Brian Johnson converts his interior boat lamps to dual intensity LEDs
DIY installation of LED boat lights
Ever been annoyed that your interior reading lights are too bright or too dim? writes Brian Johnson
If so, join the club!
I’ve tried many different bulbs but nothing seems to be the right intensity for doing different things either in harbour or when on passage.
While converting the lights to LED bulbs on our Westerly Centaur it occurred to me that it might be possible to get bulbs that have two light levels built into the circuitry.
The standard bulbs are BA15D – 15mm diameter bases with two terminals that normally power one filament, one terminal for positive, the other negative.
To my surprise, I found some LED bulbs on ebay (onsolar.co.uk) that had a BA15D base but cleverly had a dim array of LEDs wired through one terminal and a bright array through the other, with the negative being the metal shell of the base.
Not only that, but the bulbs were warm white not the ghastly blue LEDs that harshly illuminate many saloons!
They were offered at the bargain price of two for just over a fiver delivered, so I took a chance and ordered them.
When they arrived I was impressed by both the quality and colour, which was almost the same as a tungsten filament bulb.
So far so good, but how to fit them to the lamp base?
My boat still has the 1970s lamps that I really like (they were fitted to almost all 1970s/80s Westerlys), but the sockets, although having a brass outer shell within the plastic base, had no obvious way of attaching a wire to that brass shell.
After a bit of head-scratching I decided that I’d run a wire through the socket base by drilling a 3mm hole from the lamp end to the screw terminal end inside the lamp fitting.
I unscrewed the socket, carefully drilled the hole, threaded a wire through, and soldered just the very tip of it to the base of the brass shell, so that the soldered joint cleared the bulb base.
We have a 25-year-old Westerly Konsort called Flycatcher, and last year I replaced the conventional 5W bulbs in the six…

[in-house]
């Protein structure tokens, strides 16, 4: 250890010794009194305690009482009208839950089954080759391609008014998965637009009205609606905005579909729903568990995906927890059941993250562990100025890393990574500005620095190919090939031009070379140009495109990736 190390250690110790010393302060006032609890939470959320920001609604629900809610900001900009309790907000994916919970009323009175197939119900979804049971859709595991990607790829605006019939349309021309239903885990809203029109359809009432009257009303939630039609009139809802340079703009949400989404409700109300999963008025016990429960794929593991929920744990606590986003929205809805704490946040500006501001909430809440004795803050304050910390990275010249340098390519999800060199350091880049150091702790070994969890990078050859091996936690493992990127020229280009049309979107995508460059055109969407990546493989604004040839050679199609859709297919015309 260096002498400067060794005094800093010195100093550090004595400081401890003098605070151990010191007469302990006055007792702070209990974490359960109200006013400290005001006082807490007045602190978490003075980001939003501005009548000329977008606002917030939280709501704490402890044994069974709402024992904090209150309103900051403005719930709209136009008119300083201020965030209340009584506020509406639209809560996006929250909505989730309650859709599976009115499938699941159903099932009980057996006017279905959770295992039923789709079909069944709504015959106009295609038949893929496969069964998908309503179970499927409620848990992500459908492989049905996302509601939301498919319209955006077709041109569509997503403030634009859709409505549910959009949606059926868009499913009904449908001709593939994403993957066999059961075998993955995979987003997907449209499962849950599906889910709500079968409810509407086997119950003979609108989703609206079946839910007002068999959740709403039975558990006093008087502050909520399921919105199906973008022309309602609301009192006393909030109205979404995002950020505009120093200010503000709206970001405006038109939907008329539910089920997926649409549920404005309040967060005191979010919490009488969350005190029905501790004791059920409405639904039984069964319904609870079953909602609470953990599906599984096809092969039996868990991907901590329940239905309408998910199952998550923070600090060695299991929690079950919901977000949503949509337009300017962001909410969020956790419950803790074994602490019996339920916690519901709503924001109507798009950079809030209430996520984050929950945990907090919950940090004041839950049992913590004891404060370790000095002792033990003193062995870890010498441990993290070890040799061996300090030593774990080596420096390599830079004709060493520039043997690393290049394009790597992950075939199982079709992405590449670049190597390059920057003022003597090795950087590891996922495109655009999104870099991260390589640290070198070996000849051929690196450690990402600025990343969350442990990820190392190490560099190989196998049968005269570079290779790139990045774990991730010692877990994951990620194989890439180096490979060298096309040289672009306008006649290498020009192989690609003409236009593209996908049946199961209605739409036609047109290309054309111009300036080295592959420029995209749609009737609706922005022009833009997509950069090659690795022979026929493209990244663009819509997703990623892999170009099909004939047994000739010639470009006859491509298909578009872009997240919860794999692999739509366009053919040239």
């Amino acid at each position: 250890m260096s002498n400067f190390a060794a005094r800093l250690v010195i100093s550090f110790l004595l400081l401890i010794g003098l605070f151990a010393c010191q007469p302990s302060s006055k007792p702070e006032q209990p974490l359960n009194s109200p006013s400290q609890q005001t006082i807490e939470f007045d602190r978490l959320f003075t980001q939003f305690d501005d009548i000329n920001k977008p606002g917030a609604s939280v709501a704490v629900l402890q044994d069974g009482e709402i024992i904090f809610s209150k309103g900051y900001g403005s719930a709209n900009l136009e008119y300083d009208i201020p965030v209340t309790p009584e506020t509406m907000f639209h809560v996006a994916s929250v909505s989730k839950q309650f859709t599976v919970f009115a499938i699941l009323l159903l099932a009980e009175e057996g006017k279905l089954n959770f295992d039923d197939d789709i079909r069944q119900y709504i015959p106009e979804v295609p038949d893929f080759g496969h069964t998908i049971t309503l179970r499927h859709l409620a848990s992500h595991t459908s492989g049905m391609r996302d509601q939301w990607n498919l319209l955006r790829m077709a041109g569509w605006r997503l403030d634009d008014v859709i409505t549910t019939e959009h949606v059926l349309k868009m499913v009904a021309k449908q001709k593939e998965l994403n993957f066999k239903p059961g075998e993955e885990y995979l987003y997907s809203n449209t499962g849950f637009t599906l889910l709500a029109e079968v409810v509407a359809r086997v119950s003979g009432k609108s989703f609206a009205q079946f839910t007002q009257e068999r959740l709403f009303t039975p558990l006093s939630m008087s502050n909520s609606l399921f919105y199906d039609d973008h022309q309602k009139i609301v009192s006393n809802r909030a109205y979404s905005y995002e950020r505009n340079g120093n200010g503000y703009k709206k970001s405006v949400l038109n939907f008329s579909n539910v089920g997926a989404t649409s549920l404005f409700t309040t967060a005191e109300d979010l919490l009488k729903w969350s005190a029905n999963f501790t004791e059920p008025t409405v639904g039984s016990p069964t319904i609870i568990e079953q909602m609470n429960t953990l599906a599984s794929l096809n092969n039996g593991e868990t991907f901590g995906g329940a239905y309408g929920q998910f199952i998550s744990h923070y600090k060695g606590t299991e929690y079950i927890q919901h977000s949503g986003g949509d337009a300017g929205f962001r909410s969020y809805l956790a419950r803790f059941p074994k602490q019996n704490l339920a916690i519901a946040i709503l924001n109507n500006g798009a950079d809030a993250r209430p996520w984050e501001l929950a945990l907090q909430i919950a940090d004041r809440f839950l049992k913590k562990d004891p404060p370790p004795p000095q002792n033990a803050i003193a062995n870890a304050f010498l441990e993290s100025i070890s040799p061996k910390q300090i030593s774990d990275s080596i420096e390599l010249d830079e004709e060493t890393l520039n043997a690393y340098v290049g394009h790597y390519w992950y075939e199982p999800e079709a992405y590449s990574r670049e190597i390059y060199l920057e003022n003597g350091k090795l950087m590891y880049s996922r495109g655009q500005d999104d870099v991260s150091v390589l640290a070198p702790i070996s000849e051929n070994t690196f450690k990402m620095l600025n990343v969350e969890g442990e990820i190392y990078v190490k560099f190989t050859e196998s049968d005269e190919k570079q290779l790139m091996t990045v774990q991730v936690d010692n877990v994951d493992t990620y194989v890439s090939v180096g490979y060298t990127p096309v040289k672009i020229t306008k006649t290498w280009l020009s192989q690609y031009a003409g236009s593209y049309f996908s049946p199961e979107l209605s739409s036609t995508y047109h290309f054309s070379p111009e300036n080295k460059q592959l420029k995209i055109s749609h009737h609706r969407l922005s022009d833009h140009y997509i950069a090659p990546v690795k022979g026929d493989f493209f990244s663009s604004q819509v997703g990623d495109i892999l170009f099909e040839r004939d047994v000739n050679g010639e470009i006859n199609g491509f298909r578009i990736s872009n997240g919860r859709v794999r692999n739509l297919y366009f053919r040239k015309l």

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That gave me a negative return from the bulb outer shell.
Next job was to buy a couple of on-off-on latching switches from the excellent ebay automotive supplier H. Bowers (bowerspartsonline.co.uk).
These are great quality but slightly larger than the original on-off switches, so I had to file the mounting holes oval to move the switch down a couple of millimetres, but they went in with no additional drama.
The wiring is quite straightforward, with the new negative wire going to the boat loom negative (black) terminal, the common positive feed (red) from the loom going to the centre switch terminal, and the bulb terminals going to each of the outer switch terminals.
It doesn’t matter which of these goes on which terminal as you can just put the bulb in whichever way suits you.
I chose to arrange things so that ‘up’ was dim and ‘down’ was bright.
The centre switch position is ‘off’. Test that everything works by connecting a 9V battery to the terminal posts.
I think this modification could be done to almost any lamp that has a switch on the lamp itself.
Even if the bulb holder is not BA15D it should be possible to fit a metal bodied BA15D holder and solder the negative wire to the shell.
On-off-on switches come in various formats, including miniatures and rocker switches.
The total cost of this conversion was just over £5 per lamp. Doing this has really made a difference to the boat at night.
The dim light is perfect for retaining night vision on passage and the bright light is great for reading, eating and washing-up!
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